“One mop cover should be used per sickroom in order to prevent the spread of germs. Gloves should also be changed in each room and the hands should be sanitised.”

The colour-coding of mop covers and cloths will help prevent the spread of germs, he says. “I also recommend the use of overshoes because if, for example, a patient’s pillow falls off the bed the micro-organisms from that pillow might be transferred from the patient on to the floor,” he said. “And evidence suggests that disinfection using a floor cleaning machine is effective provided that the machines themselves are properly maintained and cleaned.”

Detergent-resistant gloves, face masks and hair nets also help reduce the risk of cross-contamination on the part of the cleaner, according to Nolte. Kärcher offers a range of detergents and floor cleaning machines for the healthcare sector.

The risk of infections is reduced in those European countries where patients are screened on arrival to determine whether or not they are at risk, he says. “Fortunately this procedure is becoming more common and may help to get the situation under control,” he adds. “However, it is important that staff implement all the recommended hygiene measures since this is still a common cause of concern.”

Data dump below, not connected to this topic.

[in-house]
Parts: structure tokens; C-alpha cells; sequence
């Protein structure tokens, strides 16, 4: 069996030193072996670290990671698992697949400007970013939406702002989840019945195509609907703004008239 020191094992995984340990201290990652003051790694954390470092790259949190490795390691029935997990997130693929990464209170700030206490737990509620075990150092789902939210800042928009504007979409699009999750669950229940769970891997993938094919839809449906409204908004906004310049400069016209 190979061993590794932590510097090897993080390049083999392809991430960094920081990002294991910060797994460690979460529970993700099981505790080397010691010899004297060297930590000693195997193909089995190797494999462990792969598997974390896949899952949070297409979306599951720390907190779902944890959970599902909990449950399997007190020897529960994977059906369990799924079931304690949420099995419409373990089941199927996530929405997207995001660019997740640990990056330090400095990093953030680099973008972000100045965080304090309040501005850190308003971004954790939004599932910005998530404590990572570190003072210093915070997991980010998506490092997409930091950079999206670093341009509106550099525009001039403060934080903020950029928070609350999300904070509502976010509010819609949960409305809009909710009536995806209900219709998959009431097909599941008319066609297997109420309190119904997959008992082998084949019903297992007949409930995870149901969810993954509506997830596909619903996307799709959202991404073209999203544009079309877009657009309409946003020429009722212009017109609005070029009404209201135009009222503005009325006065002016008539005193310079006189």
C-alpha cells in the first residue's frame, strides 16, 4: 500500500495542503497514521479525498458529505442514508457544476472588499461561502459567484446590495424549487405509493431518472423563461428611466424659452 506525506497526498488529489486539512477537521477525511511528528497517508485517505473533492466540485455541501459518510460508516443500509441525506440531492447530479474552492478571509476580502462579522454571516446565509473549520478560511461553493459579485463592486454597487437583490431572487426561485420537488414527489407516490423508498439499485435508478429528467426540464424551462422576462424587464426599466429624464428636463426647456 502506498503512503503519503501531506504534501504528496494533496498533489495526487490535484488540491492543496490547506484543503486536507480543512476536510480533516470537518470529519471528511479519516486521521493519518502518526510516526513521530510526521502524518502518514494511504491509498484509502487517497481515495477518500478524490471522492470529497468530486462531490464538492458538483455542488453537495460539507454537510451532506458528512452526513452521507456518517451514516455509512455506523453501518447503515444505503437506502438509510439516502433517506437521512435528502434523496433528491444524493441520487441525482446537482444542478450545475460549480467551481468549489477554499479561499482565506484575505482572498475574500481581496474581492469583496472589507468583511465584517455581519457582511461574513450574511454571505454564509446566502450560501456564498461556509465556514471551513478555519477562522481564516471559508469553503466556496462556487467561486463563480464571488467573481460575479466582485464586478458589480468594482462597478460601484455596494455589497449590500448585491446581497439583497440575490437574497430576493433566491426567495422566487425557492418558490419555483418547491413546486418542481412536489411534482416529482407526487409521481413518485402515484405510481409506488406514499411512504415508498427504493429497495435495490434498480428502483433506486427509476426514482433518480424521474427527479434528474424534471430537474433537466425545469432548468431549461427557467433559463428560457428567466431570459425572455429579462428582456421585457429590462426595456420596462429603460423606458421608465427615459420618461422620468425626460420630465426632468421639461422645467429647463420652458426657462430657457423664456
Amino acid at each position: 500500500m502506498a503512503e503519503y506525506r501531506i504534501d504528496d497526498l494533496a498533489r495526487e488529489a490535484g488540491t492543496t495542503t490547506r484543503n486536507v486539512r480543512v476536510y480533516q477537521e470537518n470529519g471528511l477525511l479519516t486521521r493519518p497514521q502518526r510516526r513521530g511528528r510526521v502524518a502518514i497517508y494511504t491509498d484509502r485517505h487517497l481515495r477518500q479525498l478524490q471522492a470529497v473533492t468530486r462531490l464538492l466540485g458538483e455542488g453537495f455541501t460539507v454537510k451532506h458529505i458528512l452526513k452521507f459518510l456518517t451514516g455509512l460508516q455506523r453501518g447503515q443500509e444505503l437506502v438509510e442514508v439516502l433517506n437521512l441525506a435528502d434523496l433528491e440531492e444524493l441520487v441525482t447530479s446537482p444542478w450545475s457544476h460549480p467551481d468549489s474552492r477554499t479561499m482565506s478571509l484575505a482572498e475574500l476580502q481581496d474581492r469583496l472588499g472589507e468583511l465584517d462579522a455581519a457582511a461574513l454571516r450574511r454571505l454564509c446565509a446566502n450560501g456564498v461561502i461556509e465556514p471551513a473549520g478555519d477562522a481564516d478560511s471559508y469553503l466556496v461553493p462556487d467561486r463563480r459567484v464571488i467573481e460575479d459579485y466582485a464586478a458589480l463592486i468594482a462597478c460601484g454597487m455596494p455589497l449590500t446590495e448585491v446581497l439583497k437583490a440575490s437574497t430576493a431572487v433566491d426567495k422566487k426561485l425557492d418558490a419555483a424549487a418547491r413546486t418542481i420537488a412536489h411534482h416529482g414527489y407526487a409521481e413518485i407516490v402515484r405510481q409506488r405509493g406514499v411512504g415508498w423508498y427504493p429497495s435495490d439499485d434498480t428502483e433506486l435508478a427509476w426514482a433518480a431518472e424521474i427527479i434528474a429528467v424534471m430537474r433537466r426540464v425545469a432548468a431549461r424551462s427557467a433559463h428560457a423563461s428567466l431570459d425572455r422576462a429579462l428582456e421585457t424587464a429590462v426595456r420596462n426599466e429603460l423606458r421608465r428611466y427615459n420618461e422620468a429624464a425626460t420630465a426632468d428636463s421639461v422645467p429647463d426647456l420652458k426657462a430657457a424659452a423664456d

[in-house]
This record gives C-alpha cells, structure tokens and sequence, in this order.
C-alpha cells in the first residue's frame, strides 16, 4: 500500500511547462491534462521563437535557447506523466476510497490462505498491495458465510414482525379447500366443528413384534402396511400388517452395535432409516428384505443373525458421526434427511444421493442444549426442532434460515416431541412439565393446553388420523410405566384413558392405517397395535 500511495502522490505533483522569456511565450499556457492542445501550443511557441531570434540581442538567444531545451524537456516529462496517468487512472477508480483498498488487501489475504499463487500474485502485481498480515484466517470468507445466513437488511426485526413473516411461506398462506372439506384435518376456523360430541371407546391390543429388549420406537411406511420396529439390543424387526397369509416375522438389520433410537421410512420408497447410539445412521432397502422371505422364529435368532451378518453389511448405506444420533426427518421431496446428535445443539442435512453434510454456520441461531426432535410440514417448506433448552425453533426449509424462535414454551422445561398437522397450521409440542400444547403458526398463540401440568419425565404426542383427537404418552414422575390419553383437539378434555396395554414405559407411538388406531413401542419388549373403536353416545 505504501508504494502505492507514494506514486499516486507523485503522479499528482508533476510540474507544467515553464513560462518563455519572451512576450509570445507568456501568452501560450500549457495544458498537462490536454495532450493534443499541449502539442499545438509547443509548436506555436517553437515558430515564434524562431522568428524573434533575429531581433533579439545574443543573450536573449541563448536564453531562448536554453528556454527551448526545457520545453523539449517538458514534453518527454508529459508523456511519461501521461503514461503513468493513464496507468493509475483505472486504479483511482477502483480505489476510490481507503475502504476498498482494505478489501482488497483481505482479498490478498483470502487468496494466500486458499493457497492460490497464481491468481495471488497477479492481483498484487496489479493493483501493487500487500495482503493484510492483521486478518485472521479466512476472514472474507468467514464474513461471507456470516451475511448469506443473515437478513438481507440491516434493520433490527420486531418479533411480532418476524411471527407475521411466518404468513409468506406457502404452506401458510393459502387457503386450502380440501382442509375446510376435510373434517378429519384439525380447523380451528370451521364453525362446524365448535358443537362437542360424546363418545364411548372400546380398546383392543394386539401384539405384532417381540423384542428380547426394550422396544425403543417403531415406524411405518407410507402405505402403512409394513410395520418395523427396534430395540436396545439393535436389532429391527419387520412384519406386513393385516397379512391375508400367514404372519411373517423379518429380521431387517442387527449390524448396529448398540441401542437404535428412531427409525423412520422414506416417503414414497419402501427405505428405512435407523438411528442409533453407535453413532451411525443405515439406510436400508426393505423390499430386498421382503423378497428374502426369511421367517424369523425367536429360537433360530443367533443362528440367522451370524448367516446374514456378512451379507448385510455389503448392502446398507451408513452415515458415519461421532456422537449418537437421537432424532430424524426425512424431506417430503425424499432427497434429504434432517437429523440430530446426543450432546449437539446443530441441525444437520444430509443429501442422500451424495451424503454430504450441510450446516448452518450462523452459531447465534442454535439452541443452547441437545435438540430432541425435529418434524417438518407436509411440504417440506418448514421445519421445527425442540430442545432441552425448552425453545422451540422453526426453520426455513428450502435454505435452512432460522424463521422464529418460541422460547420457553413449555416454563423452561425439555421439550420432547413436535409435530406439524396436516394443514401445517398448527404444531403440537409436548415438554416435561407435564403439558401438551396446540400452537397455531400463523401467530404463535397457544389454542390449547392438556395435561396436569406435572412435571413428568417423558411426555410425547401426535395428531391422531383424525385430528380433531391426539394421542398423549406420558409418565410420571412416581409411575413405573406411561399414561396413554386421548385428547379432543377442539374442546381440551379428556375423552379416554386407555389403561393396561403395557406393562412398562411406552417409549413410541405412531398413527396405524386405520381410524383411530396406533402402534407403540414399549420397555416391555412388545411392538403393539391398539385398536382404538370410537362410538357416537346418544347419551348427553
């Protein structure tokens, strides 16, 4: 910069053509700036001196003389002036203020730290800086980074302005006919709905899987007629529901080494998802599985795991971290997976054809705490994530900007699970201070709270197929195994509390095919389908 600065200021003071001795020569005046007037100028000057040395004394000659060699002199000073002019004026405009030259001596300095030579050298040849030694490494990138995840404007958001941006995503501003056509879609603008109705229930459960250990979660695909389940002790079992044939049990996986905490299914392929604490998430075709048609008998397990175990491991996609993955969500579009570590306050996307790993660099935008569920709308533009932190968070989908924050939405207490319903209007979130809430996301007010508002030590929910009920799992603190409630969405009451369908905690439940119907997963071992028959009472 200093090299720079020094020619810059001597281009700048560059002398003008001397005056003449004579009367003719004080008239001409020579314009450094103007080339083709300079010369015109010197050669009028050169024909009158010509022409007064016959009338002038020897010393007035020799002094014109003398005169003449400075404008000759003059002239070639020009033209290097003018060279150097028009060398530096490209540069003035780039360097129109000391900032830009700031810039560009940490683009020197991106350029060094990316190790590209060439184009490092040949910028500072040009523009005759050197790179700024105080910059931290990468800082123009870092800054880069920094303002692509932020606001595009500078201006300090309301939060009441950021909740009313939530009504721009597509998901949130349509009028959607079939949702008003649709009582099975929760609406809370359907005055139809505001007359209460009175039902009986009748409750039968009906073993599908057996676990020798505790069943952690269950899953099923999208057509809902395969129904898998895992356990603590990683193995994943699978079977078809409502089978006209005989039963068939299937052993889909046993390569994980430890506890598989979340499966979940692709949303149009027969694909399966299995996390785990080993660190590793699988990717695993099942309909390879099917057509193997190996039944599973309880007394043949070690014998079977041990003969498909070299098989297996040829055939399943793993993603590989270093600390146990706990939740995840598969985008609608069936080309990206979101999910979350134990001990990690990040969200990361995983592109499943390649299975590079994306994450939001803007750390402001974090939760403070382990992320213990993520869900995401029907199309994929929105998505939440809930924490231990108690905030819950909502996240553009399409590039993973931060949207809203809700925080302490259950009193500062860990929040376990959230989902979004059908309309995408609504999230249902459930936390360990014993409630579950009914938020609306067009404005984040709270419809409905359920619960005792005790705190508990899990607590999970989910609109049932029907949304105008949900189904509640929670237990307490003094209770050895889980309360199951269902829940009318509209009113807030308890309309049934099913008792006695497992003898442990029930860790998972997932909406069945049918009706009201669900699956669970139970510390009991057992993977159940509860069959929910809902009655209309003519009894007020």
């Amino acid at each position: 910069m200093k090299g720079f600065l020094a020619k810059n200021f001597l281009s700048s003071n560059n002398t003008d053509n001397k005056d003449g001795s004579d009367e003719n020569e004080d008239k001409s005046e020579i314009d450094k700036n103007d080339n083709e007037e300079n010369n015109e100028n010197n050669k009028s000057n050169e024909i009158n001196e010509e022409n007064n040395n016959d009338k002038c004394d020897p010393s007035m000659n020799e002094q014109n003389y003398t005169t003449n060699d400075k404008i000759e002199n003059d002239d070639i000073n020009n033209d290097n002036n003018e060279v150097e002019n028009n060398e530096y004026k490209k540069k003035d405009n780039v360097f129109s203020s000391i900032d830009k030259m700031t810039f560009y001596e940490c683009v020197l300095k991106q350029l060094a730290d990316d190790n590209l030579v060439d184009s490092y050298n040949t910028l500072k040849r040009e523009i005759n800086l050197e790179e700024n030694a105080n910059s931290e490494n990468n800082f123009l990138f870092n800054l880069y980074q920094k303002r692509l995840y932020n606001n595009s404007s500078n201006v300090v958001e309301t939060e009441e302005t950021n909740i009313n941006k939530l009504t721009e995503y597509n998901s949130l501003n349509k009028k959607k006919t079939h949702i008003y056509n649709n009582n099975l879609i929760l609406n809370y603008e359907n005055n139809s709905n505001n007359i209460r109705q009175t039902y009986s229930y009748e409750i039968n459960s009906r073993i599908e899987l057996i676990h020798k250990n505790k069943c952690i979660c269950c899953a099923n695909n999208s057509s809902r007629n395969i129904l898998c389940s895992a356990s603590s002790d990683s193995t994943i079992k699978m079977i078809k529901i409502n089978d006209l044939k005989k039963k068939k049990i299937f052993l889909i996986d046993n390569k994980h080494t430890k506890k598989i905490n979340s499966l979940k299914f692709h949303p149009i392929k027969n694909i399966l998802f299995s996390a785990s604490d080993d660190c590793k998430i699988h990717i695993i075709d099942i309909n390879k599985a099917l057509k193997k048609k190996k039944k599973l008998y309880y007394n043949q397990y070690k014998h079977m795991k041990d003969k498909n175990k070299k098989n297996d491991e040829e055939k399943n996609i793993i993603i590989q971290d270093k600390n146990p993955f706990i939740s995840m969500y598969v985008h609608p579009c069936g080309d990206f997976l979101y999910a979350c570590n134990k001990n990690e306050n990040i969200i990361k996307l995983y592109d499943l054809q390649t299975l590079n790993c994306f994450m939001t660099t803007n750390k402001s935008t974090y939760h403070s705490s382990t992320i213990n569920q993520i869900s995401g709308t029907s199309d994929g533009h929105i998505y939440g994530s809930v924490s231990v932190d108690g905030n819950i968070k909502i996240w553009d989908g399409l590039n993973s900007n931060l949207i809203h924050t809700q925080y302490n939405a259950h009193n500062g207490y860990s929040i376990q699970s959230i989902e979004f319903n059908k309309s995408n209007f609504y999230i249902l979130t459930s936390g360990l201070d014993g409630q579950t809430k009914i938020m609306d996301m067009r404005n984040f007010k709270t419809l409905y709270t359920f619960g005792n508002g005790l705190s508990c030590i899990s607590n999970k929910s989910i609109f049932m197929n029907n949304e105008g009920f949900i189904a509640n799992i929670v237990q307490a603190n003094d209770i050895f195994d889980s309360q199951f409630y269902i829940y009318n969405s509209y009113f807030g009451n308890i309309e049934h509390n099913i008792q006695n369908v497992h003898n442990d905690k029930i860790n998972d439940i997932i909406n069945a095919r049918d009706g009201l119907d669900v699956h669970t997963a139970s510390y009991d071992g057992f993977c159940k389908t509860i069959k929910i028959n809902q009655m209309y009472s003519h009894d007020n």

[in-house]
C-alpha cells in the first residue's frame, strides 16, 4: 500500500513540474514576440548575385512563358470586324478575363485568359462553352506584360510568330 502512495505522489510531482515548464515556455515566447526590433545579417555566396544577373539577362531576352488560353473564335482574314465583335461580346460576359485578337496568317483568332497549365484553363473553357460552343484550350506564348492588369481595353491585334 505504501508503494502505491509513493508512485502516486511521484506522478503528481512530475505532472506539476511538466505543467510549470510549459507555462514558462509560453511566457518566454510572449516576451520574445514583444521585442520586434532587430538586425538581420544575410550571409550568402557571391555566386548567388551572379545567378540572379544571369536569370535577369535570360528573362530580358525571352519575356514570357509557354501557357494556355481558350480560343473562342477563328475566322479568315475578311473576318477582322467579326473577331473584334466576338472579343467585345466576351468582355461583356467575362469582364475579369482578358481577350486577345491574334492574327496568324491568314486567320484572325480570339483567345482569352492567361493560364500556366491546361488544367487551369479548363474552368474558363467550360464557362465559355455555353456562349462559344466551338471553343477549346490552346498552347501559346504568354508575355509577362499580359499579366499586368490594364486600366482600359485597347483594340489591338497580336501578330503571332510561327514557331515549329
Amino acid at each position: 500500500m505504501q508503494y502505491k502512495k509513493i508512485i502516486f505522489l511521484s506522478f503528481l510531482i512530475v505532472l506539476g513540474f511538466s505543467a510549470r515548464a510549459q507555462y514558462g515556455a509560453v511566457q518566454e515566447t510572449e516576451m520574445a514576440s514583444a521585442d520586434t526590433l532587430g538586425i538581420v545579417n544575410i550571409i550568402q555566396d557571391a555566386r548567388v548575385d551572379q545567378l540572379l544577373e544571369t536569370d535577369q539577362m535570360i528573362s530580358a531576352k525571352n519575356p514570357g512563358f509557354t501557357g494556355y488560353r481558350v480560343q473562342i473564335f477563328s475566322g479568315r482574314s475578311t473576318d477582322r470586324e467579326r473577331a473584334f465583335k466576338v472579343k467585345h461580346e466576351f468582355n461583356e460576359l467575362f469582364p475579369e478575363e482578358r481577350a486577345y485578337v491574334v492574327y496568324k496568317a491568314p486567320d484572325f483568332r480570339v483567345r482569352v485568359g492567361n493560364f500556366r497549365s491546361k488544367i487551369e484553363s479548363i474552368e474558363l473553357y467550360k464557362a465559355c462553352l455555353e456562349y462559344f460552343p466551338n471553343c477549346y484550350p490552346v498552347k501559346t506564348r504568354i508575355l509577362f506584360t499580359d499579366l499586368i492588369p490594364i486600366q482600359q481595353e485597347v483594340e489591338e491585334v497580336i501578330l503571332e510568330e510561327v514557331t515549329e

So, have there been any recent breakthroughs in terms of reducing the spread of infections in hospitals? Or is cross-contamination avoided simply by implementing a thorough and methodical clean?

Effective cleaning

Probiotic cleaning products could be a way forward, according to Greenspeed’s Floor Loos. “Researchers in Italy have carried out a study that shows the positive effects they can have,” she said. “In one study probiotic cleaning products reduced the number of nosocomial infections by more than a half.”

Mop covers, trolleys and other accessories coated with silver ions are another relatively recent innovation that will help to achieve an antimicrobial effect, adds IPC’s Gabriella Bianco. “Technology is also coming to the rescue in the shape of the bio-luminometer,” she says. “This is an important tool for revealing whether or not there are any microorganisms growing on a specified surface, allowing teams to measure the efficiency of cleaning and the effectiveness of their cleaning protocols.”